SF Criticism Citations

172 records found; displaying 151 - 172.
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Word Cite needed Description
space-operatic (adj.) antedating 1953 L. Sprague de Camp, 'Science-Fiction Handbook' like or of space opera
scientifictionally (adv.) antedating 1943 Astonishing Stories in a scientifictional manner
scientific fiction (n.) antedating 1876 W. H. L. Barnes in 'Caxton's Book' science fiction
interplanetary (n.) antedating 1939 Charles Hornig in Science Fiction a story about interplanetary travel
pseudo-scientific (adj.) antedating 1927 in Amazing Stories of or pertaining to science fiction
pseudo-science (n.) antedating 1927 Willis Knapp Jones in "The Author & Journalist" science-fiction
fantastical (n.) antedating 1995 Kathy Maio in F&SF that which is fantastical
different story (n.) antedating 1928 in Amazing Stories a science fiction, fantasy, or weird story
off-trail (adj.) antedating 1947 Raymond A. Palmer in Amazing Stories science fiction, fantasy, or horror
soft science fiction (n.) antedating 1984 David Hartwell, 'Age of Wonders' science fiction in which the scientific elements are relatively unimportant to the story
dark fantasy (n.) antedating 1987 J.N. Williamson, 'How to Write Tales of Horror, Fantasy and Science Fiction' horror
epic fantasy (n.) antedating 1961 M. Moorcock in Amra = sword and sorcery
utopic (adj.) antedating 1953 Bernard Wolfe, 'Limbo' that embodies or proposes utopian ideals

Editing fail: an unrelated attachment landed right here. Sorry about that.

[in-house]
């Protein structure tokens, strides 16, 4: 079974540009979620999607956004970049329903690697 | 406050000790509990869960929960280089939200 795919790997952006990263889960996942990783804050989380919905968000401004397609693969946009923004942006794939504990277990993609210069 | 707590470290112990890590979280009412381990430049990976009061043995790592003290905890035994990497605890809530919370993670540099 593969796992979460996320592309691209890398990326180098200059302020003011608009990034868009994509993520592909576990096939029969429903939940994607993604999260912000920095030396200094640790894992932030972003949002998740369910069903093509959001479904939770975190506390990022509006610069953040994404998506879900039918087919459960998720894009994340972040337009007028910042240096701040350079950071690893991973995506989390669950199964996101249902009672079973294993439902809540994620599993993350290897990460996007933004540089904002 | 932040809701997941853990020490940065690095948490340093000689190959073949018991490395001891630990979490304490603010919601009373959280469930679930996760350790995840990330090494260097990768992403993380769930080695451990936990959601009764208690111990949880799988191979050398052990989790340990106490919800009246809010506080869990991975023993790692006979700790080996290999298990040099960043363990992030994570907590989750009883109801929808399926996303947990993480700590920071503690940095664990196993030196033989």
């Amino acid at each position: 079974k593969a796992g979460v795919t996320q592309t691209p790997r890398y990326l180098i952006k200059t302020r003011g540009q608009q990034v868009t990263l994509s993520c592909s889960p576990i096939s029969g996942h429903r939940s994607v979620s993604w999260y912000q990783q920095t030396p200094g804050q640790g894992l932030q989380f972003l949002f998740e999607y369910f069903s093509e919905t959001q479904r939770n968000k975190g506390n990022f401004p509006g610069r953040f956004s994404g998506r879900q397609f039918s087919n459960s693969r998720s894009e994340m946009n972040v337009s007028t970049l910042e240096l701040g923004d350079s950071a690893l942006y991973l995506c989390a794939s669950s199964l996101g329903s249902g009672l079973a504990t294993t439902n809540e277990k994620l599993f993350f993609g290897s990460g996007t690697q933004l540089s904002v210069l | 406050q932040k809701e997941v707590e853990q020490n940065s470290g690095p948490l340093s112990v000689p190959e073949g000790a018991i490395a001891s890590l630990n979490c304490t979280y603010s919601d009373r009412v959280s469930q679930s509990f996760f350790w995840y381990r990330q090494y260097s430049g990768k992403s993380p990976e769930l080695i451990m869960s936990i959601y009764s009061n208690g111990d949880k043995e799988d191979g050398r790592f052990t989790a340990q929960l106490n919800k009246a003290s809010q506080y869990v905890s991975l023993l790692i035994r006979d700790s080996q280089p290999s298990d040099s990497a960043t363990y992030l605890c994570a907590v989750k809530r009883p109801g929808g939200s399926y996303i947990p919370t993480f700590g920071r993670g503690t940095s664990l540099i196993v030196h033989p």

weird (adj.) antedating 1934 in Astounding Stories describing supernatural horror (often in "weird fiction," "weird tale," etc.)
imaginative (adj.) antedating 1936 Willis Conover, Jr. in Thrilling Wonder Stories pertaining to science fiction, fantasy, and horror; not realistic or mimetic (often in "imaginative fiction" or "imaginative literature")
secondary world (n.) antedating 1947 J.R.R. Tolkien, 'On Fairy-Stories' the setting of a work of fantasy where the setting is different from the real world but is internally consistent
sub-creation (n.) 1947 J.R.R. Tolkien, 'On Fairy-Stories' the process of inventing an imaginary or secondary world, different from the primary world but internally consistent
sub-creator (n.) 1947 J.R.R. Tolkien, 'On Fairy-Stories' one who engages in sub-creation
primary world (n.) antedating 1947 J.R.R. Tolkien, 'On Fairy-Stories' the real world, as opposed to the secondary world of a work of fiction
weird (n.) antedating 1947 in Startling Stories that which is weird (in the sense of supernatural or fantastic)
edisonade (n.) antedating 1993 John Clute, 'The Encyclopedia of Science Fiction' a story featuring a young male inventor who uses his inventions and ingenuity to defeat his foes or to explore new territory
Buck Rogers (n.) antedating 1936 Lima (Ohio) News used attributively to indicate something science-fictional, especially relating to or suggestive of stereotypical or hackneyed science fiction
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